Very high power is needed to cut or weld using a laser beam. But this creates its own problem: the beam’s energy deforms the mirrors that are focusing it to a point. When this happens, the beam expands and loses intensity. A new type of mirror can deform itself so as to correct this unwanted deformation. It will be presented at the Optatec trade fair in Frankfurt from May 20 to 22 (hall 3, booth D50).
Lasers are used in manufacturing to cut materials or weld components together. Laser light is focused to a point using various lenses and mirrors; the smaller the focal point and the higher the energy, the more accurately operators can work with the laser. So, turn up the power and off you go, right?
It is not that simple because when laser power increases, the mirror heats up accordingly, causing it to deform. A deformed mirror cannot effectively focus the laser; the focal point gets bigger and laser power falls away.
Precisely correcting unwanted deformation
Scientists are working on ways of making the mirrors more temperature-resistant and getting rid of the deformation. However, this difficult undertaking only works up to a point. Researchers at the Fraunhofer Institute for Applied Optics and Precision Engineering IOF in Jena are pursuing a completely different approach. “We’ve developed a mirror that doesn’t prevent deformation by the laser, but corrects it,” explains Dr. Claudia Reinlein, from Fraunhofer IOF. “By deliberately heating up the mirror to a precisely controlled level, we balance out the unwanted deformation by the laser.”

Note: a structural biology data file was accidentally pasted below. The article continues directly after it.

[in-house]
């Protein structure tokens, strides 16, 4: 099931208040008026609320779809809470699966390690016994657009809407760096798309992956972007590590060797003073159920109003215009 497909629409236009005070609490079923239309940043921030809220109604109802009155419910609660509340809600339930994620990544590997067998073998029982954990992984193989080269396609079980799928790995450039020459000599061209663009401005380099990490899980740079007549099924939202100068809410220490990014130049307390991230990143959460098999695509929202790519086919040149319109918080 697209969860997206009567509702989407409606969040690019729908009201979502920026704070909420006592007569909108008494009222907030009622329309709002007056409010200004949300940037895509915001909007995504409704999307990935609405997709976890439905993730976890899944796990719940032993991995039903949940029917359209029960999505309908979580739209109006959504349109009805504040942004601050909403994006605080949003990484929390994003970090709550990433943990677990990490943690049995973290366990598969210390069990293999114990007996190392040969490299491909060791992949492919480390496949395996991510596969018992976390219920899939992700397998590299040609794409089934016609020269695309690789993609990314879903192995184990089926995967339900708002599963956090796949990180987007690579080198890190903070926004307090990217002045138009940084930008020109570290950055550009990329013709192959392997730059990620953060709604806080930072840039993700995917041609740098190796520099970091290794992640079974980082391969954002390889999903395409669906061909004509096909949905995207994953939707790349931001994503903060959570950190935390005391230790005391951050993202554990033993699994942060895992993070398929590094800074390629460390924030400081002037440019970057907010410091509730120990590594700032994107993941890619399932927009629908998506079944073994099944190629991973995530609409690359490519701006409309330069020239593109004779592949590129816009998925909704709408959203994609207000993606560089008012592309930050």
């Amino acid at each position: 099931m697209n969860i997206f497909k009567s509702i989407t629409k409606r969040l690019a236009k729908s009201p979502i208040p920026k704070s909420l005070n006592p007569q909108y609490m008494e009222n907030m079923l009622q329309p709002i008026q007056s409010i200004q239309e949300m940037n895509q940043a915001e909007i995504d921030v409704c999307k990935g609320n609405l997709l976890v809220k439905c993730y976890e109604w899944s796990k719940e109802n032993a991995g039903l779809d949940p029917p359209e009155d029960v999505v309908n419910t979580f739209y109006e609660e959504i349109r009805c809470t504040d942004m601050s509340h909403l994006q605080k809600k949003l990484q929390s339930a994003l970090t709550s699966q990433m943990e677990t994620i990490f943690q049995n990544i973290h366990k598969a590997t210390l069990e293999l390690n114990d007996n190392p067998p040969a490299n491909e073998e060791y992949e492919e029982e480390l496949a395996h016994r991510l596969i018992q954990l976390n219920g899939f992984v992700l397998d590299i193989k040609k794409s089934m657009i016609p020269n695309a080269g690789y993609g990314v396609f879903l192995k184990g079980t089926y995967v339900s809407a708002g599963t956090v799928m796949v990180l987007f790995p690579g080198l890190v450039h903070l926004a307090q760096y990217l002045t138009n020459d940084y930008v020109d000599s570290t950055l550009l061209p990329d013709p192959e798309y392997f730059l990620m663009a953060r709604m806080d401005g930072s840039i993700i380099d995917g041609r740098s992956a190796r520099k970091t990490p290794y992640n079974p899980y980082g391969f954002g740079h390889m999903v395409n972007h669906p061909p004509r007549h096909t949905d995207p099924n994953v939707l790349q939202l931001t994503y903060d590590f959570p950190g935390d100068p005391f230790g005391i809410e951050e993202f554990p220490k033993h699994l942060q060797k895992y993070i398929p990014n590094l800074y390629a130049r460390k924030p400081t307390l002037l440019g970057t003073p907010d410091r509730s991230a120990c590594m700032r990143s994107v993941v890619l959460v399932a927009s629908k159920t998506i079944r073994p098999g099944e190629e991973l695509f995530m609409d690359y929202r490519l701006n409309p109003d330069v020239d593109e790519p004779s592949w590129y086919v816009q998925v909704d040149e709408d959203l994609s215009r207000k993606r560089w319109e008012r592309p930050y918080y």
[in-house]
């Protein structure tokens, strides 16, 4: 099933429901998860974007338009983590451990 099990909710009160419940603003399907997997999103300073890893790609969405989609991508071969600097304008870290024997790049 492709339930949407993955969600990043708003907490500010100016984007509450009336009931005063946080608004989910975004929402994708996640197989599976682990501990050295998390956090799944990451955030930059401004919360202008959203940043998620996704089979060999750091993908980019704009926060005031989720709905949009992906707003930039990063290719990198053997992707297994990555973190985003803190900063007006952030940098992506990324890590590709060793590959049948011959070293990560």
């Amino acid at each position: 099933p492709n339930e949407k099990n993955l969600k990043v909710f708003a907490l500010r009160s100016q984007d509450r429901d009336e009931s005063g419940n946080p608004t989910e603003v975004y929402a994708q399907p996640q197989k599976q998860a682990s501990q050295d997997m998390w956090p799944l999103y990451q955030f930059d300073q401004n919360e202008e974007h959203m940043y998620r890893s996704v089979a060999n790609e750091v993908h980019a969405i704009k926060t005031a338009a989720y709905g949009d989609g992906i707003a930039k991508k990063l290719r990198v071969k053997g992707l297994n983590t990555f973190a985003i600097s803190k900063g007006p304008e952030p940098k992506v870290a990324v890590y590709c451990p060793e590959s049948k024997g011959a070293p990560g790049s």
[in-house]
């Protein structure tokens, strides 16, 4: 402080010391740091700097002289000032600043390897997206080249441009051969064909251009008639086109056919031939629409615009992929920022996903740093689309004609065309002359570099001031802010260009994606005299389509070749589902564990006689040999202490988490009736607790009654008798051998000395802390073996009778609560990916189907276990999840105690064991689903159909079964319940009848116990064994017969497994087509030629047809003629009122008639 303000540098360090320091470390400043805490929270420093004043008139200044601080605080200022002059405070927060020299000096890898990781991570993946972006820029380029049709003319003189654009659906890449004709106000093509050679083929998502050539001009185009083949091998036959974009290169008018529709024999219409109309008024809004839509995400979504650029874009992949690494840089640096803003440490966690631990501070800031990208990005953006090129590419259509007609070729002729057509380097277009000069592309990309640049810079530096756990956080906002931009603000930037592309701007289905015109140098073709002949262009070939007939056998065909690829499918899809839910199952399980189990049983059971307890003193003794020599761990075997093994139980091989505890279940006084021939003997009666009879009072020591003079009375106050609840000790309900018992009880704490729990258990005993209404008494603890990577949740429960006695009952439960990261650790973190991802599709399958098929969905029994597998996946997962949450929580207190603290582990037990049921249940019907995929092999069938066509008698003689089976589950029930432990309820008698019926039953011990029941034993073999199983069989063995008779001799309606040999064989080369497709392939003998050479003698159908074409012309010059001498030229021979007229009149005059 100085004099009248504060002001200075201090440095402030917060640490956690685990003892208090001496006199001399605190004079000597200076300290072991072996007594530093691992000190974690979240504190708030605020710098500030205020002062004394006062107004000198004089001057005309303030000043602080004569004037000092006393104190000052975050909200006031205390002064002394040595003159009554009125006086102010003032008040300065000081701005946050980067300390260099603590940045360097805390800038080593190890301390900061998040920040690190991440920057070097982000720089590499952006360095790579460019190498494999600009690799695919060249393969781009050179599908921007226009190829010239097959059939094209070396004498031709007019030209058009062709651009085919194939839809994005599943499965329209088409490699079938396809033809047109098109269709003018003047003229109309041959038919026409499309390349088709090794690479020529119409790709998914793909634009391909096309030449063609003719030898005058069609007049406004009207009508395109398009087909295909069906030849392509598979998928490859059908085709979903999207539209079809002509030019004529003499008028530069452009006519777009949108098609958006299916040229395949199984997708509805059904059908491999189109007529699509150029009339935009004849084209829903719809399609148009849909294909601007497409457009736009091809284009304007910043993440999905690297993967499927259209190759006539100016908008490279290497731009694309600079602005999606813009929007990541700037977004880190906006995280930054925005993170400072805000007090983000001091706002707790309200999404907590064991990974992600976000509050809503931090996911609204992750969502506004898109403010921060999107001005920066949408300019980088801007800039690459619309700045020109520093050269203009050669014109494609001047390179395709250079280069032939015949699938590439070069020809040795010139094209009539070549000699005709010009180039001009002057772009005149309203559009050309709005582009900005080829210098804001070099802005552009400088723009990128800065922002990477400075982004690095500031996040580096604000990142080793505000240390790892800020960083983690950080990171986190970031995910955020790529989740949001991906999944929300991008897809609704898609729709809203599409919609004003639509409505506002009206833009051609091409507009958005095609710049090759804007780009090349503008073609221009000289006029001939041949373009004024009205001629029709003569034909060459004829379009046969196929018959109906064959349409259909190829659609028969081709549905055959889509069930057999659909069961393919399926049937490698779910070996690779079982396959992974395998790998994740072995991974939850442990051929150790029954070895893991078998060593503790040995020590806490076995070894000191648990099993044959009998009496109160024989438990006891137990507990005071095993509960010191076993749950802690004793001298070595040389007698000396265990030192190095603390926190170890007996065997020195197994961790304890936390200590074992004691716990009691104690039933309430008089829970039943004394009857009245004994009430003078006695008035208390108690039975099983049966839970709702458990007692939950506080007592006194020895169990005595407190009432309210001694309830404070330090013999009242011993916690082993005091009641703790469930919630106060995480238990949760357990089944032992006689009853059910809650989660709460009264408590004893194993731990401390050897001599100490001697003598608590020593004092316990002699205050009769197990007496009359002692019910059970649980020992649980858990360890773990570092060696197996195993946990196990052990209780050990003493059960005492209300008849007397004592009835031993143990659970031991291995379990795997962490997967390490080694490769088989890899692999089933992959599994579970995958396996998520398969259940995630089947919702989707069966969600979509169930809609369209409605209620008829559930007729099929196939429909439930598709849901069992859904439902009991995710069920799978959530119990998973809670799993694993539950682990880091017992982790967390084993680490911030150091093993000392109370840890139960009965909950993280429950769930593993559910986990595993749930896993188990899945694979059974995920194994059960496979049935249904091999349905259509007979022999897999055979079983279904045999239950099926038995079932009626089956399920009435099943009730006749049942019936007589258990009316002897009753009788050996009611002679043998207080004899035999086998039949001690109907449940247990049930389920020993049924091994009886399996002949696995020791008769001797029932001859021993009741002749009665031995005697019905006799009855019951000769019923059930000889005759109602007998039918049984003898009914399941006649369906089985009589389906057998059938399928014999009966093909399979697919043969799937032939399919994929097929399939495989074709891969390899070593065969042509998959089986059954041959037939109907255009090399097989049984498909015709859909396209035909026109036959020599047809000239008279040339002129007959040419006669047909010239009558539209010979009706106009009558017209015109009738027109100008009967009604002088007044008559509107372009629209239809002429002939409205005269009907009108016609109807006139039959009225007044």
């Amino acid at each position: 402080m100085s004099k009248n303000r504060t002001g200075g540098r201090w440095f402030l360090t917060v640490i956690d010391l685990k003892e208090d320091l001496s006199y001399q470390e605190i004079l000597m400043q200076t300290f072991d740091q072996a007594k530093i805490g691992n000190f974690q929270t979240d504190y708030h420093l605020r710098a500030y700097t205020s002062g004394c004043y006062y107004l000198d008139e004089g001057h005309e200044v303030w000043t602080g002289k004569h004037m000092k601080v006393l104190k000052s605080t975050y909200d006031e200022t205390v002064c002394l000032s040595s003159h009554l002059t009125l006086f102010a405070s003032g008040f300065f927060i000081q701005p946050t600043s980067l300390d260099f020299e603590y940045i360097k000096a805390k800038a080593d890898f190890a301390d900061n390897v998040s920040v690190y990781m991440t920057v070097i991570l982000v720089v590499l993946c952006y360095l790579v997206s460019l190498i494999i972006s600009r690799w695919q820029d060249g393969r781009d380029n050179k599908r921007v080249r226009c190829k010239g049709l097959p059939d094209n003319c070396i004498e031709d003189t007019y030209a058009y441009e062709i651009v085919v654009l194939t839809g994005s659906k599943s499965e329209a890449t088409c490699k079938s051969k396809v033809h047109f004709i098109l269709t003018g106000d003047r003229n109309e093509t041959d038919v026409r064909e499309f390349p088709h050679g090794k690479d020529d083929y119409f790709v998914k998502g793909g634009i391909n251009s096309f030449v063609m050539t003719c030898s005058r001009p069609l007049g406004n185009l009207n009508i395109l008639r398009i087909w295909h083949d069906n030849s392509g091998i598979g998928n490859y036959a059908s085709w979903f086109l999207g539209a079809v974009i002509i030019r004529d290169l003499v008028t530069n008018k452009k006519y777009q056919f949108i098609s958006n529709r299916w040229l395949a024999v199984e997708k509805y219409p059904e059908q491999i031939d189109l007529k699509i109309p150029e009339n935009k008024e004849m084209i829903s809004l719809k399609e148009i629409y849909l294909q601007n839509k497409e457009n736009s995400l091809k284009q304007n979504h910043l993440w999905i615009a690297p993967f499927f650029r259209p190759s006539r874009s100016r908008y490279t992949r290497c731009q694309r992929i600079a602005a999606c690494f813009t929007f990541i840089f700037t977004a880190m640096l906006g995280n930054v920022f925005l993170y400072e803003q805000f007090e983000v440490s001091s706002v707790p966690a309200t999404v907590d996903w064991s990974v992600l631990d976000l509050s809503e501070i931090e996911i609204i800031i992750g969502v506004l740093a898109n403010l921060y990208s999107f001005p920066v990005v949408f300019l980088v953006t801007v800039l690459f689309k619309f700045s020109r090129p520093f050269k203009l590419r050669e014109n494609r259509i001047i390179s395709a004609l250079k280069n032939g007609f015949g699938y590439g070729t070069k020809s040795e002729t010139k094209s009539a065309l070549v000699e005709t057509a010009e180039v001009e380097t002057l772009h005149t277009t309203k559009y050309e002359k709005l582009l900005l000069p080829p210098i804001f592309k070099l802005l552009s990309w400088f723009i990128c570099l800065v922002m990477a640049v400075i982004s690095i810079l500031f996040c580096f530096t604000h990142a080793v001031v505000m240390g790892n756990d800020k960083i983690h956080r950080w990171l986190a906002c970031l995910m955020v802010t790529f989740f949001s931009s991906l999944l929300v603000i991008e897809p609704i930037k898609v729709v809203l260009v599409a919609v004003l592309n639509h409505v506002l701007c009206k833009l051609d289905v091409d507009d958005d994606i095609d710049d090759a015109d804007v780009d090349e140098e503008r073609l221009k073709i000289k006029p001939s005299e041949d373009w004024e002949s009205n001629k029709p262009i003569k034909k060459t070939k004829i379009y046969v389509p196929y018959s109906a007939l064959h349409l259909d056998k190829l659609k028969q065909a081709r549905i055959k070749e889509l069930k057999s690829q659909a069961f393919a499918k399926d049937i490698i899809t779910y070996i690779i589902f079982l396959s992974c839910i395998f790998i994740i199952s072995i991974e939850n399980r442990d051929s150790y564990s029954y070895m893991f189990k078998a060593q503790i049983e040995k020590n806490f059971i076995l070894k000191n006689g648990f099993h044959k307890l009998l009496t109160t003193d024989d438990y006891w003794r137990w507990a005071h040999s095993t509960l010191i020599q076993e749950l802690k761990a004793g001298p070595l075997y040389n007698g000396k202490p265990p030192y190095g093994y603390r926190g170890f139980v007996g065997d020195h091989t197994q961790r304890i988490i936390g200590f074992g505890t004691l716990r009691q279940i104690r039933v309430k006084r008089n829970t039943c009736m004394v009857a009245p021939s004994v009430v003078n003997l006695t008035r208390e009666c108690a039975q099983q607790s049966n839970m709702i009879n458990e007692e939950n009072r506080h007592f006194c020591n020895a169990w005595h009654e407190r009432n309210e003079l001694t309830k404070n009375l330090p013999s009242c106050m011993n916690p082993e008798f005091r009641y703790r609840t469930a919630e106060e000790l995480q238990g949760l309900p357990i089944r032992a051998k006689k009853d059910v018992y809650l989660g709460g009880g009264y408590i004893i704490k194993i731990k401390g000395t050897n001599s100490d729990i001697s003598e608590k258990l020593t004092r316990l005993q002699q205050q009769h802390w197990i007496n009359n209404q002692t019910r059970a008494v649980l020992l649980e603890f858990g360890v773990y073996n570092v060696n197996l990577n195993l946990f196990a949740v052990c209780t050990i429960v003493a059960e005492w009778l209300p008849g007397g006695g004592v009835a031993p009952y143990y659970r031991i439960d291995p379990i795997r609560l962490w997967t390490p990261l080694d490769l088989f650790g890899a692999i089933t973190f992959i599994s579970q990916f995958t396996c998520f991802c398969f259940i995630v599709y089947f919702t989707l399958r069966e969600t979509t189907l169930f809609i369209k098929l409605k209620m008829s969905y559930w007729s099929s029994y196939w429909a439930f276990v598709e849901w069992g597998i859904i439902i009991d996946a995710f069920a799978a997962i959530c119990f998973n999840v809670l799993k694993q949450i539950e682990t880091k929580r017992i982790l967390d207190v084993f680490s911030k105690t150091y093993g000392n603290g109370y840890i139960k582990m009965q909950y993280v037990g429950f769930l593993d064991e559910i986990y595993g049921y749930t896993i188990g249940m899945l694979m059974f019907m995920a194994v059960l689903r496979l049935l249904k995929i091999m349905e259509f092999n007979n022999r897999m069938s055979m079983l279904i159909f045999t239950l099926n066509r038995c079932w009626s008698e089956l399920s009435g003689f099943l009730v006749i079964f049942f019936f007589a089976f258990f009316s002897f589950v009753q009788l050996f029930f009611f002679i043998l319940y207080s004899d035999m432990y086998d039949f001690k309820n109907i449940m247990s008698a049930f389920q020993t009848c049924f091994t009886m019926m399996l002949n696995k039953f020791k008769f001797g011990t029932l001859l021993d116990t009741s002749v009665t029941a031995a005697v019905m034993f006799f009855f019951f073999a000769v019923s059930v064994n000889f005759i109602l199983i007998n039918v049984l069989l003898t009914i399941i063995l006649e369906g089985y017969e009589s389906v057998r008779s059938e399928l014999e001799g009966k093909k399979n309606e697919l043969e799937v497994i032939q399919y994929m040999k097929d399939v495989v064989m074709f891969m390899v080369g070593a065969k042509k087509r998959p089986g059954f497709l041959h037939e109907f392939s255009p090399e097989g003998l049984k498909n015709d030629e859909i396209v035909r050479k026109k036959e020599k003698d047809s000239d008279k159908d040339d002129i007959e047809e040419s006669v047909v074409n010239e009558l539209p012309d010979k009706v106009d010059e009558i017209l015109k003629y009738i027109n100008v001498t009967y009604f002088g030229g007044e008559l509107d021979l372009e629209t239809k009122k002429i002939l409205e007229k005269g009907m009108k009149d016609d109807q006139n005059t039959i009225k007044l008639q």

Working with colleagues from Fraunhofer IKTS and Ilmenau University of Technology, the scientist designed a ceramic mirror with a copper layer on the front and built-in temperature sensors and filaments. When a laser beam heats up the mirror, the sensors detect the change. Software calculates how strongly the mirror is deforming from the heat and sends a corresponding current of electrical power through the filaments. These heat up accordingly and balance out the unwanted deformation.
On the back of the mirror, the researchers have fitted a piezoelectric layer that can also deform the mirror and correct all further errors that could disrupt the laser beam. The scientists have already developed a prototype of the mirror and are presenting it at the Optatec trade fair in Frankfurt am Main from May 20 to 22 (hall 3, booth D50). Currently the researchers still have to control the system manually, but the mirror should be able to correct deformations automatically in future.
Lasers as “guardian angels” for satellites
power laser is directed at the dust particle, the beam can push the particle outward and change its path to avoid collision with the satellite.
However, one problem is that atmospheric turbulence can alter the laser beam; which is where the deformable mirror can come to the rescue. First the researchers send a beam from a separate laser into the atmosphere and analyze how the turbulence changes it. Based on this data, they can then deform the mirror using the filaments and a piezoelectric layer such that the laser beam hits the dust particle with just the right focus.